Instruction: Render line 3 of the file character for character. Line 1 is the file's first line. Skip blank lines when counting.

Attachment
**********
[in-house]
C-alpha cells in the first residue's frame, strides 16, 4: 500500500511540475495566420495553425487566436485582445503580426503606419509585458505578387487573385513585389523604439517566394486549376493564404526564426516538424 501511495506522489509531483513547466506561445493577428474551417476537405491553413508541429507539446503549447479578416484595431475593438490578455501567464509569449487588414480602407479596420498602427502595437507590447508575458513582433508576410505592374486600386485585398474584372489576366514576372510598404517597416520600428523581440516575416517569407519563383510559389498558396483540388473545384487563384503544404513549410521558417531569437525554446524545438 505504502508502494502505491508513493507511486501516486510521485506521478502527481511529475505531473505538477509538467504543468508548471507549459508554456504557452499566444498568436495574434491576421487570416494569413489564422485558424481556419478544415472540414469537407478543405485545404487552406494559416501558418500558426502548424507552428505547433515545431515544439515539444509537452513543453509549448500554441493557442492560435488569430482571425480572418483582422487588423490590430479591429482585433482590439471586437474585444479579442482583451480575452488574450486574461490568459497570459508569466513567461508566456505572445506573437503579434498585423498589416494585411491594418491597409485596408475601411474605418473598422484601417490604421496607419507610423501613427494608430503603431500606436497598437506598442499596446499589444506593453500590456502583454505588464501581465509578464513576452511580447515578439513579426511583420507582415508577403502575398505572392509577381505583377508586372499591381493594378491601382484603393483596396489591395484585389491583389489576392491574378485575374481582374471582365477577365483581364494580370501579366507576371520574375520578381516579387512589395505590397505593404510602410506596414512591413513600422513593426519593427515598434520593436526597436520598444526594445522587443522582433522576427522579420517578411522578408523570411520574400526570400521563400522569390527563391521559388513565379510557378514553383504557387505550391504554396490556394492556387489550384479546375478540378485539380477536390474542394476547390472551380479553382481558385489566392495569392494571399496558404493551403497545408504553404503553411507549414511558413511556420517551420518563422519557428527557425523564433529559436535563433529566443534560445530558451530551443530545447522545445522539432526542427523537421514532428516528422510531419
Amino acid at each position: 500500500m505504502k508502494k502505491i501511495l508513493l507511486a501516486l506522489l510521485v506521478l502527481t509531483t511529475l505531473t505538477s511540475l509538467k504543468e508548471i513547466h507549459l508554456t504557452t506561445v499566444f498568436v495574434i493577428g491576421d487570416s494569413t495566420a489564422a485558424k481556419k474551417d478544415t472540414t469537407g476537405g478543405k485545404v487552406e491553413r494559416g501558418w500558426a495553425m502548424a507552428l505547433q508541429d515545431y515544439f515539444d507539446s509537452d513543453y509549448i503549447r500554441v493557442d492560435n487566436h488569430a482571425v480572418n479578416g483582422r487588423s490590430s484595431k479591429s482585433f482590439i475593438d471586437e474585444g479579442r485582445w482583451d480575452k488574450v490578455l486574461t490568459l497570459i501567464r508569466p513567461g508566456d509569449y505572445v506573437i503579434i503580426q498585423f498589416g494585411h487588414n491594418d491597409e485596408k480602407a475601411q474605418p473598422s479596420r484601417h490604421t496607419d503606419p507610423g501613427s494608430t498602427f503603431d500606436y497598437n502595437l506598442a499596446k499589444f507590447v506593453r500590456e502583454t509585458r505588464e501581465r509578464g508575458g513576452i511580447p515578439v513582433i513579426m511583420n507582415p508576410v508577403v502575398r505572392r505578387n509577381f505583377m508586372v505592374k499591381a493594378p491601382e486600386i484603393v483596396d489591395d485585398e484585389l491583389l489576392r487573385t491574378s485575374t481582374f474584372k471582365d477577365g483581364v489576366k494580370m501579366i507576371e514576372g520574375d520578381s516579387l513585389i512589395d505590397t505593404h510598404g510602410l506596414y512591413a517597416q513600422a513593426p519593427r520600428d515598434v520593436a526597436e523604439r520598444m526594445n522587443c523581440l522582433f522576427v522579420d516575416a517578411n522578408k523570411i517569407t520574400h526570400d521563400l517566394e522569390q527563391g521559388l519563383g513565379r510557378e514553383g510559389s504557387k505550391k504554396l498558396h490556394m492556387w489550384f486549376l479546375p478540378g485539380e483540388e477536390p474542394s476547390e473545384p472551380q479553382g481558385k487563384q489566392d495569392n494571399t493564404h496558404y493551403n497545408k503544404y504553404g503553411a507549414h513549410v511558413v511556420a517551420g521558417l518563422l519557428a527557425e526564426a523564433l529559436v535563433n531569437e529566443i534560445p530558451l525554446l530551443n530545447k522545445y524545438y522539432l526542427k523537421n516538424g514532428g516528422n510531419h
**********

Amino acid at each position: 500500500m505504502k508502494k502505491i501511495l508513493l507511486a501516486l506522489l510521485v506521478l502527481t509531483t511529475l505531473t505538477s511540475l509538467k504543468e508548471i513547466h507549459l508554456t504557452t506561445v499566444f498568436v495574434i493577428g491576421d487570416s494569413t495566420a489564422a485558424k481556419k474551417d478544415t472540414t469537407g476537405g478543405k485545404v487552406e491553413r494559416g501558418w500558426a495553425m502548424a507552428l505547433q508541429d515545431y515544439f515539444d507539446s509537452d513543453y509549448i503549447r500554441v493557442d492560435n487566436h488569430a482571425v480572418n479578416g483582422r487588423s490590430s484595431k479591429s482585433f482590439i475593438d471586437e474585444g479579442r485582445w482583451d480575452k488574450v490578455l486574461t490568459l497570459i501567464r508569466p513567461g508566456d509569449y505572445v506573437i503579434i503580426q498585423f498589416g494585411h487588414n491594418d491597409e485596408k480602407a475601411q474605418p473598422s479596420r484601417h490604421t496607419d503606419p507610423g501613427s494608430t498602427f503603431d500606436y497598437n502595437l506598442a499596446k499589444f507590447v506593453r500590456e502583454t509585458r505588464e501581465r509578464g508575458g513576452i511580447p515578439v513582433i513579426m511583420n507582415p508576410v508577403v502575398r505572392r505578387n509577381f505583377m508586372v505592374k499591381a493594378p491601382e486600386i484603393v483596396d489591395d485585398e484585389l491583389l489576392r487573385t491574378s485575374t481582374f474584372k471582365d477577365g483581364v489576366k494580370m501579366i507576371e514576372g520574375d520578381s516579387l513585389i512589395d505590397t505593404h510598404g510602410l506596414y512591413a517597416q513600422a513593426p519593427r520600428d515598434v520593436a526597436e523604439r520598444m526594445n522587443c523581440l522582433f522576427v522579420d516575416a517578411n522578408k523570411i517569407t520574400h526570400d521563400l517566394e522569390q527563391g521559388l519563383g513565379r510557378e514553383g510559389s504557387k505550391k504554396l498558396h490556394m492556387w489550384f486549376l479546375p478540378g485539380e483540388e477536390p474542394s476547390e473545384p472551380q479553382g481558385k487563384q489566392d495569392n494571399t493564404h496558404y493551403n497545408k503544404y504553404g503553411a507549414h513549410v511558413v511556420a517551420g521558417l518563422l519557428a527557425e526564426a523564433l529559436v535563433n531569437e529566443i534560445p530558451l525554446l530551443n530545447k522545445y524545438y522539432l526542427k523537421n516538424g514532428g516528422n510531419h